Time is not regarded as of the essence of a contract where it concerns a provision, a breach of which does not constitute a total failure of consideration.1 Thus where the two upper stories were leased, and were ready for occupancy where agreed upon, the lessee can not avoid the lease because the rest of the building was not completed at the time agreed upon.2 Even under a contract of subscription of which time is usually the essence,3 failure of a university to erect a second building at the time agreed upon, after erecting the first building on time and opening for work, is not breach of an essential cerm."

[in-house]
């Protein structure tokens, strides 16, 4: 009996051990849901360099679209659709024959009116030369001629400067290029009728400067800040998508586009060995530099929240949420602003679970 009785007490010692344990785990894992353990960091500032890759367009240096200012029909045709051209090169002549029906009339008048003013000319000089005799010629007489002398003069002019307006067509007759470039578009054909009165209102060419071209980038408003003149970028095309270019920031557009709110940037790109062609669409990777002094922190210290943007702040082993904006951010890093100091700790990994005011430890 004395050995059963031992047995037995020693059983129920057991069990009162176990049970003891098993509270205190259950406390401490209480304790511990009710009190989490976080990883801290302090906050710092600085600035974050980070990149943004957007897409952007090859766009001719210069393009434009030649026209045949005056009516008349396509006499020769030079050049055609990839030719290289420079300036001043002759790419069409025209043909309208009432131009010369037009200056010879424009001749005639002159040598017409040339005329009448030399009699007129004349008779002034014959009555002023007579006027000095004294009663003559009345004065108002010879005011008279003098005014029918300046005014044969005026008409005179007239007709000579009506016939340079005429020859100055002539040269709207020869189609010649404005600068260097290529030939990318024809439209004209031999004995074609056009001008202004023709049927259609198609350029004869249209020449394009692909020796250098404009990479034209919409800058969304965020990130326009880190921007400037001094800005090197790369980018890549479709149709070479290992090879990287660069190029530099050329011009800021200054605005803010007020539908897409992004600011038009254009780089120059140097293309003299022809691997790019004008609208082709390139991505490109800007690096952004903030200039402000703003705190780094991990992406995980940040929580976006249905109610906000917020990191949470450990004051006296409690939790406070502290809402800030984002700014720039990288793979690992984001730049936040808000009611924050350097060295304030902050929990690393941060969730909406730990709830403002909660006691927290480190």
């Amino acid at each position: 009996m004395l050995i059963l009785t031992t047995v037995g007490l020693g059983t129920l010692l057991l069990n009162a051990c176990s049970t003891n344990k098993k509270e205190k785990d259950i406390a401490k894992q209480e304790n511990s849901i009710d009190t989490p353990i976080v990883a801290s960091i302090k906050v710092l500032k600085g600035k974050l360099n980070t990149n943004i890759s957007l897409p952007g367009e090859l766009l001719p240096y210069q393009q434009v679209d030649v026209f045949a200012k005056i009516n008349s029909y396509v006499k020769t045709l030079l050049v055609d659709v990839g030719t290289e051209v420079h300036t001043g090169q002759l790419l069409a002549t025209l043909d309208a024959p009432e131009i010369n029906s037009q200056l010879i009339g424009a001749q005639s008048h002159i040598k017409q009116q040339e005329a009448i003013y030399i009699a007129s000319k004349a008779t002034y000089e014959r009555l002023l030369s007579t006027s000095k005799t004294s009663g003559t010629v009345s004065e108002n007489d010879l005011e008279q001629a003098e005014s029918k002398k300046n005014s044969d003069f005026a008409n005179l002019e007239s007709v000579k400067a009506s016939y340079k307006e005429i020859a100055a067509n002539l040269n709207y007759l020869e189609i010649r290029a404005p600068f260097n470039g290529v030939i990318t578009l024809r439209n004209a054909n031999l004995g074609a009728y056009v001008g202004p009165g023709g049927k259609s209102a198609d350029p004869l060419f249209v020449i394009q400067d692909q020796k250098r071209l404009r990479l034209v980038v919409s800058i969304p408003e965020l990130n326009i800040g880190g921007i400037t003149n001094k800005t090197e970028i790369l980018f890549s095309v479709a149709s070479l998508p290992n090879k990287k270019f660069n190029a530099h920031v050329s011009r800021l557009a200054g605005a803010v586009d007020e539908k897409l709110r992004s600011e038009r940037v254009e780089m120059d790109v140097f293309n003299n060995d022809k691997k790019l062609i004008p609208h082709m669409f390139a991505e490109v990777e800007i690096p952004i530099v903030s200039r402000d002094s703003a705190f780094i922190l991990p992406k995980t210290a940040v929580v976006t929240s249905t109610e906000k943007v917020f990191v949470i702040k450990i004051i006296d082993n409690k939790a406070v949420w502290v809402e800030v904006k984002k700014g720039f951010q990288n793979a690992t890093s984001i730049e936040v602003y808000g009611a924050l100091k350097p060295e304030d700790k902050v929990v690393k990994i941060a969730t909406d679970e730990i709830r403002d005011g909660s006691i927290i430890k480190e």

6 Beverly v. Blackwood, 102 Cal. 83, 36 Pac. 378.

7 Hoffman V. Ry., 157 Pa. St. 174, 27 Atl 564.

8 Monarch v. Owensboro City Ry., 119 Ky. 939, 85 S. W. 193.

9 Rogers v. Sauders, 16 Me. 92, 33 Am. Dec. 635.

10Brashier v. Gratz, 19 U. S. (6 Wheat.) 528, 5 L. ed. 322.

11Garber v. Sutton, 96 Va. 469, 31 8. E. 894.

12 Pacific, etc., Co. v. Loofbourow, 129 Cal. 24, 61 Pac. 944.

13 Manhattan Life Ins. Co. v. Patterson, 109 Ky. 624, 95 Am. St. Rep. 393, 60 S. W. 383.

1 University v. Trust Co., 87 Ia. 36. 53 N. W. 1080; Lynch v. Bechtel.19 Mont. 548, 48 Pac. 1112; Coos Bay. etc., Co. v. Dixon, 30 Or. 584, 48 Pac. 360.

2 Lynch v. Bechtel. 19 Mont. 548, 48 Pac. 1112.

3 See Sec. 2111.